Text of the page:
• Gianico, J.M. & Jadlocki, M. (2014, March). Real and hypothetical voicing as displays of interactional competence in a lesson on informal register in a post-secondary ESL class. American Association of Applied Linguistics American Association of Applied Linguistics, Annual Conference; Portland, OR.
  • Gianico, J.M. & Jadlocki, M. (2012, March). Instructors’ hypothetical discourse and gesture as models of potential thought and talk. American Associaiton of Applied Linguistics, Annual Conference; Boston, MA.
  • Gianico, J.M. (2011, March). Hypothetical quotation and gesture in the demonstration of teacher talk and thought by an ITA. American Associaiton of Applied Linguistics, Annual Conference; Chicago, IL.
Kimberly Hansen

Kimberly Hansen

  • Graduate Assistant Lecturer
More about Kimberly Hansen...

Kimberly (Kim) Hansen has been teaching English for 9 years. She received her bachelor’s degree in English in 2010 from St. Norbert College and her my master’s degree in Applied Linguistics and TESOL in 2016 from the University of Illinois at Chicago. She first taught English as a foreign language as a United States Peace Corps Volunteer in Cabo Verde and Mozambique. She also taught ESL to International Teaching Assistants United States, to high school students in Brazil, and at an intensive English program at Universidad del Norte in Barranquilla, Colombia. Most recently in 2019, she taught pre-service English teachers at the local university in Lubango, Angola through an English Language fellowship with the U.S. Department of State. Her research interests include second language writing, multilingualism, and issues of migration and identity in language learners. In addition to English, she speaks Cape Verdean Creole, Portuguese, and Spanish.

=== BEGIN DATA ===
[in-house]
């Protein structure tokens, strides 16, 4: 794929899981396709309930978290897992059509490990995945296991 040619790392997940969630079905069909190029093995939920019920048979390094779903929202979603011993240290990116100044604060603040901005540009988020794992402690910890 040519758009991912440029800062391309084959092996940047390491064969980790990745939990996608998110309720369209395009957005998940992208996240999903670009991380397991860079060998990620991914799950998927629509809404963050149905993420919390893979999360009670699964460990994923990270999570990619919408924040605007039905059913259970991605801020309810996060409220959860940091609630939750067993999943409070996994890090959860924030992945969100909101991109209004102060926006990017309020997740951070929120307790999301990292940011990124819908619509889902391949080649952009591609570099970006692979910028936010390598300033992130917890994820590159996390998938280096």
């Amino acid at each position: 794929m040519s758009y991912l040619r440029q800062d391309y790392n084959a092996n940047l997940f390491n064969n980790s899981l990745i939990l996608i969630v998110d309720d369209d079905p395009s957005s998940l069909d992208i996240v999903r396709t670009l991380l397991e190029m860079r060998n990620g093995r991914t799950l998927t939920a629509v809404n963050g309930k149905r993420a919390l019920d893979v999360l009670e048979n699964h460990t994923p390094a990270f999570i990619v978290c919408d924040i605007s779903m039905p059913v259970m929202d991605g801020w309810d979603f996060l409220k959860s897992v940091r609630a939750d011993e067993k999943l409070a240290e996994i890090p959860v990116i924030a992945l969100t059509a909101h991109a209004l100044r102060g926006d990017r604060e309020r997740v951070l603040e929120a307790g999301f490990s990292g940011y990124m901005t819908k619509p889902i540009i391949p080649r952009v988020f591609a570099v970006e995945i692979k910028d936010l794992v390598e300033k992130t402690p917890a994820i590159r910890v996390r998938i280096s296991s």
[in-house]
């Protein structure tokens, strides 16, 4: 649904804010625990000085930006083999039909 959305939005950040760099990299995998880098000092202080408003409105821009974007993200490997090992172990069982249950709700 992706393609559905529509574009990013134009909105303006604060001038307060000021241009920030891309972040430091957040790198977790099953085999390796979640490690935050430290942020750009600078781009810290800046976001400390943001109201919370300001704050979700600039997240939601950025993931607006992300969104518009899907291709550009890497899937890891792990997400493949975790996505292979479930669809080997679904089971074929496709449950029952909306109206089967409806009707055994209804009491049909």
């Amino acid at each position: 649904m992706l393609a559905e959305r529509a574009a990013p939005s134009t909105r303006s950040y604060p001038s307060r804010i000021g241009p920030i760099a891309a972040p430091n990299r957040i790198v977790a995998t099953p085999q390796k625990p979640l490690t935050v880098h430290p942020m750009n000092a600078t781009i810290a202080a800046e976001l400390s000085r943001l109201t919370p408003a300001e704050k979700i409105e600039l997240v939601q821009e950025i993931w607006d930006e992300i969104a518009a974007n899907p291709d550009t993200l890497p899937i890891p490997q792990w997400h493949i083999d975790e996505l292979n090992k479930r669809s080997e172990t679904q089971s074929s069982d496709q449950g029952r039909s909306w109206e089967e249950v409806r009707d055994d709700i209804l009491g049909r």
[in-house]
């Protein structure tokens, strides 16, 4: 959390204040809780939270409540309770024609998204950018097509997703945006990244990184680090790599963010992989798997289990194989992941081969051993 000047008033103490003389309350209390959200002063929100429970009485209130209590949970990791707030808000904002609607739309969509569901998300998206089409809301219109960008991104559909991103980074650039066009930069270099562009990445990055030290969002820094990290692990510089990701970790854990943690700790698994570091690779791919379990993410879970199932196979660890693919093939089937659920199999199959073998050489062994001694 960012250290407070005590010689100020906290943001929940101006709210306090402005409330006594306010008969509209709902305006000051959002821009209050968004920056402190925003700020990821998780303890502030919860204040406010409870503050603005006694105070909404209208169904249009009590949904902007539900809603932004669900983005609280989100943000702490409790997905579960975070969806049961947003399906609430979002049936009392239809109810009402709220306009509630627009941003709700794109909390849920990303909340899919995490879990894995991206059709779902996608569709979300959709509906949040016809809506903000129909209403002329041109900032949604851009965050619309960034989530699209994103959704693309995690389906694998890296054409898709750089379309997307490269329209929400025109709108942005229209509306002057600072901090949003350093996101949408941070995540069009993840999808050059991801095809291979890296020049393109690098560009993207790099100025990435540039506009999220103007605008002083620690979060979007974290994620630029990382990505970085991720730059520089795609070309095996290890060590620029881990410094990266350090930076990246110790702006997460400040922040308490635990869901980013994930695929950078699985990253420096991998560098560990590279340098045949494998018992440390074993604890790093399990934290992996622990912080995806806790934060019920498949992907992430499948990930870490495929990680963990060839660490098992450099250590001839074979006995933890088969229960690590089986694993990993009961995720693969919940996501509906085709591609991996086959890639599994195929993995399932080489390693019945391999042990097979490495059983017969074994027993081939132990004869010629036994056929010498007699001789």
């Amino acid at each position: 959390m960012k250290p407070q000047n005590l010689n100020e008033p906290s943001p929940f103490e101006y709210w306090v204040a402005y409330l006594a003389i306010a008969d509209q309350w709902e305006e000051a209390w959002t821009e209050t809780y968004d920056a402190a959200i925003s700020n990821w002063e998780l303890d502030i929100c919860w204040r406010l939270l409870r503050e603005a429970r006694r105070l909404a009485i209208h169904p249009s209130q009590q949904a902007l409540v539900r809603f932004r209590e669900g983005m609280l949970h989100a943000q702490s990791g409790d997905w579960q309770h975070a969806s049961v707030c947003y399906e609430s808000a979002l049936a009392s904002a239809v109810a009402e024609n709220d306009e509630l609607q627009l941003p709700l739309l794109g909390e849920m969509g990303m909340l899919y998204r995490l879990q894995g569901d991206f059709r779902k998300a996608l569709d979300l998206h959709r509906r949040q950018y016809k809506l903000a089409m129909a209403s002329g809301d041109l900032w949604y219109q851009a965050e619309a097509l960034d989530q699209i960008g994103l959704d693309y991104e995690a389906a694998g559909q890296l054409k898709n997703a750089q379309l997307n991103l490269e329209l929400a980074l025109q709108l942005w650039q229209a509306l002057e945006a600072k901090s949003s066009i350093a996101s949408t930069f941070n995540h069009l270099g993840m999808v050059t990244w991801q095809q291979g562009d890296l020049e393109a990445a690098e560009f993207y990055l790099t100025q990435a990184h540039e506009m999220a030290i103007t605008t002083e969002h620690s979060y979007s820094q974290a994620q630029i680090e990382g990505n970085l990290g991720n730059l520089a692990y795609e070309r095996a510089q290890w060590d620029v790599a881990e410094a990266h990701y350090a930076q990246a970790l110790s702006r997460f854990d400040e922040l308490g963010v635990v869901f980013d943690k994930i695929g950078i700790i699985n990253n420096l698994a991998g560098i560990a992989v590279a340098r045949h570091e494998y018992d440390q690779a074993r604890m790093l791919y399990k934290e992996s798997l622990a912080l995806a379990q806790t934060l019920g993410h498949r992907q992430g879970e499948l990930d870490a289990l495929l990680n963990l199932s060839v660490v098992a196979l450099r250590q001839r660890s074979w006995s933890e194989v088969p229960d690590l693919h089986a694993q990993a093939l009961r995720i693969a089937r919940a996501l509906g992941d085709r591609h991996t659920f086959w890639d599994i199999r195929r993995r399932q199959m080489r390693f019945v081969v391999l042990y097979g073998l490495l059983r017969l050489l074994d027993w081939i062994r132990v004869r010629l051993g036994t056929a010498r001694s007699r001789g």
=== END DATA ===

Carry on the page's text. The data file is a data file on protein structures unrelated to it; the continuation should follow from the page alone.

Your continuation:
Minjin Kim

Minjin Kim

  • Graduate Assistant Lecturer
More about Minjin Kim...